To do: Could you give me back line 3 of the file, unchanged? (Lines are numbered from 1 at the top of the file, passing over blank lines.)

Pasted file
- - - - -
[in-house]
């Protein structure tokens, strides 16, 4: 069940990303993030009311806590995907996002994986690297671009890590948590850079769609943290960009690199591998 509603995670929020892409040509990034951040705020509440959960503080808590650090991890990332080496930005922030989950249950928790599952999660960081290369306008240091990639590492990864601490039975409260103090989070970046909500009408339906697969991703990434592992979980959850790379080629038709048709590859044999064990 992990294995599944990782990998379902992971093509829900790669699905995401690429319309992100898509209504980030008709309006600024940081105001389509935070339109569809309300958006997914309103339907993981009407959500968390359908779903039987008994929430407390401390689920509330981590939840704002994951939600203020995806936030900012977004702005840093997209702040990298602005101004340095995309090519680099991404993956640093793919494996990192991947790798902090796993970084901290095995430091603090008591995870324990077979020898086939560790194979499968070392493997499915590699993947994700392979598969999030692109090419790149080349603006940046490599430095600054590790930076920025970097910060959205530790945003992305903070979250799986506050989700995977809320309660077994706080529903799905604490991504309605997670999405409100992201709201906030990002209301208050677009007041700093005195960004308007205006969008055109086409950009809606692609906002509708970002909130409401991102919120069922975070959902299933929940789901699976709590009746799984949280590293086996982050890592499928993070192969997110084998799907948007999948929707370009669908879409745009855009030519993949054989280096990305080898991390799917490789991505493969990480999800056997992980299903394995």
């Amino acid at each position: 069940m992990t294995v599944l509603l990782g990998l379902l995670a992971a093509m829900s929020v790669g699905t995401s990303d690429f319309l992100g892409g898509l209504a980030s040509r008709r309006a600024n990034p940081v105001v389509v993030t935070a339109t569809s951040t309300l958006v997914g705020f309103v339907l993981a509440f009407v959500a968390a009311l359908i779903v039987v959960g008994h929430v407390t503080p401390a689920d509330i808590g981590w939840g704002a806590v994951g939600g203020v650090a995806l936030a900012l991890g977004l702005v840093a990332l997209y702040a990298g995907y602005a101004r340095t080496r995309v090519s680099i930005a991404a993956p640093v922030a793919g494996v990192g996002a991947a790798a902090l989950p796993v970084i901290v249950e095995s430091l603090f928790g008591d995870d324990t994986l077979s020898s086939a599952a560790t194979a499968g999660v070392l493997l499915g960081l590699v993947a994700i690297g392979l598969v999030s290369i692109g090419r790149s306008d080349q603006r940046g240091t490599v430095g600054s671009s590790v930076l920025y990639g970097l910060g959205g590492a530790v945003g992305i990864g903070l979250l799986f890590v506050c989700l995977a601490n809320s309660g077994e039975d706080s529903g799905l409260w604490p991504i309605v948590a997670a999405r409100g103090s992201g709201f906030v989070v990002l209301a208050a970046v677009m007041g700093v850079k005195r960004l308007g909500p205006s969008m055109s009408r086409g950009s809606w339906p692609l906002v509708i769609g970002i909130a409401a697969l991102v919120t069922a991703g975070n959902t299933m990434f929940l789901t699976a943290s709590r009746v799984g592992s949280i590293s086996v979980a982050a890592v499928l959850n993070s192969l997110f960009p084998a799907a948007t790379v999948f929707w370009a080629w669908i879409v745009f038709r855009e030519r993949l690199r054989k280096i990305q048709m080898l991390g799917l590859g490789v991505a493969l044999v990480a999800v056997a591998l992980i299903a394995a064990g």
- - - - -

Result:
């Amino acid at each position: 069940m992990t294995v599944l509603l990782g990998l379902l995670a992971a093509m829900s929020v790669g699905t995401s990303d690429f319309l992100g892409g898509l209504a980030s040509r008709r309006a600024n990034p940081v105001v389509v993030t935070a339109t569809s951040t309300l958006v997914g705020f309103v339907l993981a509440f009407v959500a968390a009311l359908i779903v039987v959960g008994h929430v407390t503080p401390a689920d509330i808590g981590w939840g704002a806590v994951g939600g203020v650090a995806l936030a900012l991890g977004l702005v840093a990332l997209y702040a990298g995907y602005a101004r340095t080496r995309v090519s680099i930005a991404a993956p640093v922030a793919g494996v990192g996002a991947a790798a902090l989950p796993v970084i901290v249950e095995s430091l603090f928790g008591d995870d324990t994986l077979s020898s086939a599952a560790t194979a499968g999660v070392l493997l499915g960081l590699v993947a994700i690297g392979l598969v999030s290369i692109g090419r790149s306008d080349q603006r940046g240091t490599v430095g600054s671009s590790v930076l920025y990639g970097l910060g959205g590492a530790v945003g992305i990864g903070l979250l799986f890590v506050c989700l995977a601490n809320s309660g077994e039975d706080s529903g799905l409260w604490p991504i309605v948590a997670a999405r409100g103090s992201g709201f906030v989070v990002l209301a208050a970046v677009m007041g700093v850079k005195r960004l308007g909500p205006s969008m055109s009408r086409g950009s809606w339906p692609l906002v509708i769609g970002i909130a409401a697969l991102v919120t069922a991703g975070n959902t299933m990434f929940l789901t699976a943290s709590r009746v799984g592992s949280i590293s086996v979980a982050a890592v499928l959850n993070s192969l997110f960009p084998a799907a948007t790379v999948f929707w370009a080629w669908i879409v745009f038709r855009e030519r993949l690199r054989k280096i990305q048709m080898l991390g799917l590859g490789v991505a493969l044999v990480a999800v056997a591998l992980i299903a394995a064990g």